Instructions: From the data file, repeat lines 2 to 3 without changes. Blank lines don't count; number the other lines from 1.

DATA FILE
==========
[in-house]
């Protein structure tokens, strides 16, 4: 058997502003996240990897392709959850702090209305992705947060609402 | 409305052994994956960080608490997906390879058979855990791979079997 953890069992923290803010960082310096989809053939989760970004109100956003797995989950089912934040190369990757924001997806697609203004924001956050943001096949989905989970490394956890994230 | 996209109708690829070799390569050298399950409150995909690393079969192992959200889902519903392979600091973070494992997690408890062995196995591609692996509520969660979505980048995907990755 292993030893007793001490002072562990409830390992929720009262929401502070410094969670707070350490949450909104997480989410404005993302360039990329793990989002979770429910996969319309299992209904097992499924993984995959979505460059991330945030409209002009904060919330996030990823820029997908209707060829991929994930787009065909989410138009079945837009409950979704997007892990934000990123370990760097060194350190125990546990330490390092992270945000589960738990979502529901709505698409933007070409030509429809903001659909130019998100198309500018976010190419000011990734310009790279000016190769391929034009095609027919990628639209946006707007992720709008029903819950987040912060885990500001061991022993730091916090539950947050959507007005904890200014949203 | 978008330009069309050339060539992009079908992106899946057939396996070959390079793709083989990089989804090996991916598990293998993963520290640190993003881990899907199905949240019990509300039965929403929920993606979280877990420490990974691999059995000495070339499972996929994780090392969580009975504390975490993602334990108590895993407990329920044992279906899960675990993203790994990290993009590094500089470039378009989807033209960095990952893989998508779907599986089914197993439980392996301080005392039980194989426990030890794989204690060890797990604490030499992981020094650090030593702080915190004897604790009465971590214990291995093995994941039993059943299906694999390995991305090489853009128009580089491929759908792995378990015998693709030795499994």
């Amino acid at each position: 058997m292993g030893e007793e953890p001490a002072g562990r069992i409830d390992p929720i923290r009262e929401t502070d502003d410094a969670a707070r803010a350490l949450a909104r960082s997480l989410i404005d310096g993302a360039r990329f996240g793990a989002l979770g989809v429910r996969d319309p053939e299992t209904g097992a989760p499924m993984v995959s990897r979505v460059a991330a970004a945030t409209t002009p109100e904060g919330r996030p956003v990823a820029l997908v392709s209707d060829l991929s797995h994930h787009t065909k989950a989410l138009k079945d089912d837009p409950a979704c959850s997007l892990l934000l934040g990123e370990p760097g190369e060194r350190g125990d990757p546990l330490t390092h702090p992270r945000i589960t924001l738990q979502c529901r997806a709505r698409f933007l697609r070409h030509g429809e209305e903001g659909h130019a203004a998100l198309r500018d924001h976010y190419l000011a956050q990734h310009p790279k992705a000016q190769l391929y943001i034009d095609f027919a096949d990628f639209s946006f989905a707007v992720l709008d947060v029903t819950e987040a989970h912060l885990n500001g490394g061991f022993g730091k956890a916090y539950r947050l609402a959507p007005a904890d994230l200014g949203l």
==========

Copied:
């Protein structure tokens, strides 16, 4: 058997502003996240990897392709959850702090209305992705947060609402 | 409305052994994956960080608490997906390879058979855990791979079997 953890069992923290803010960082310096989809053939989760970004109100956003797995989950089912934040190369990757924001997806697609203004924001956050943001096949989905989970490394956890994230 | 996209109708690829070799390569050298399950409150995909690393079969192992959200889902519903392979600091973070494992997690408890062995196995591609692996509520969660979505980048995907990755 292993030893007793001490002072562990409830390992929720009262929401502070410094969670707070350490949450909104997480989410404005993302360039990329793990989002979770429910996969319309299992209904097992499924993984995959979505460059991330945030409209002009904060919330996030990823820029997908209707060829991929994930787009065909989410138009079945837009409950979704997007892990934000990123370990760097060194350190125990546990330490390092992270945000589960738990979502529901709505698409933007070409030509429809903001659909130019998100198309500018976010190419000011990734310009790279000016190769391929034009095609027919990628639209946006707007992720709008029903819950987040912060885990500001061991022993730091916090539950947050959507007005904890200014949203 | 978008330009069309050339060539992009079908992106899946057939396996070959390079793709083989990089989804090996991916598990293998993963520290640190993003881990899907199905949240019990509300039965929403929920993606979280877990420490990974691999059995000495070339499972996929994780090392969580009975504390975490993602334990108590895993407990329920044992279906899960675990993203790994990290993009590094500089470039378009989807033209960095990952893989998508779907599986089914197993439980392996301080005392039980194989426990030890794989204690060890797990604490030499992981020094650090030593702080915190004897604790009465971590214990291995093995994941039993059943299906694999390995991305090489853009128009580089491929759908792995378990015998693709030795499994």
């Amino acid at each position: 058997m292993g030893e007793e953890p001490a002072g562990r069992i409830d390992p929720i923290r009262e929401t502070d502003d410094a969670a707070r803010a350490l949450a909104r960082s997480l989410i404005d310096g993302a360039r990329f996240g793990a989002l979770g989809v429910r996969d319309p053939e299992t209904g097992a989760p499924m993984v995959s990897r979505v460059a991330a970004a945030t409209t002009p109100e904060g919330r996030p956003v990823a820029l997908v392709s209707d060829l991929s797995h994930h787009t065909k989950a989410l138009k079945d089912d837009p409950a979704c959850s997007l892990l934000l934040g990123e370990p760097g190369e060194r350190g125990d990757p546990l330490t390092h702090p992270r945000i589960t924001l738990q979502c529901r997806a709505r698409f933007l697609r070409h030509g429809e209305e903001g659909h130019a203004a998100l198309r500018d924001h976010y190419l000011a956050q990734h310009p790279k992705a000016q190769l391929y943001i034009d095609f027919a096949d990628f639209s946006f989905a707007v992720l709008d947060v029903t819950e987040a989970h912060l885990n500001g490394g061991f022993g730091k956890a916090y539950r947050l609402a959507p007005a904890d994230l200014g949203l």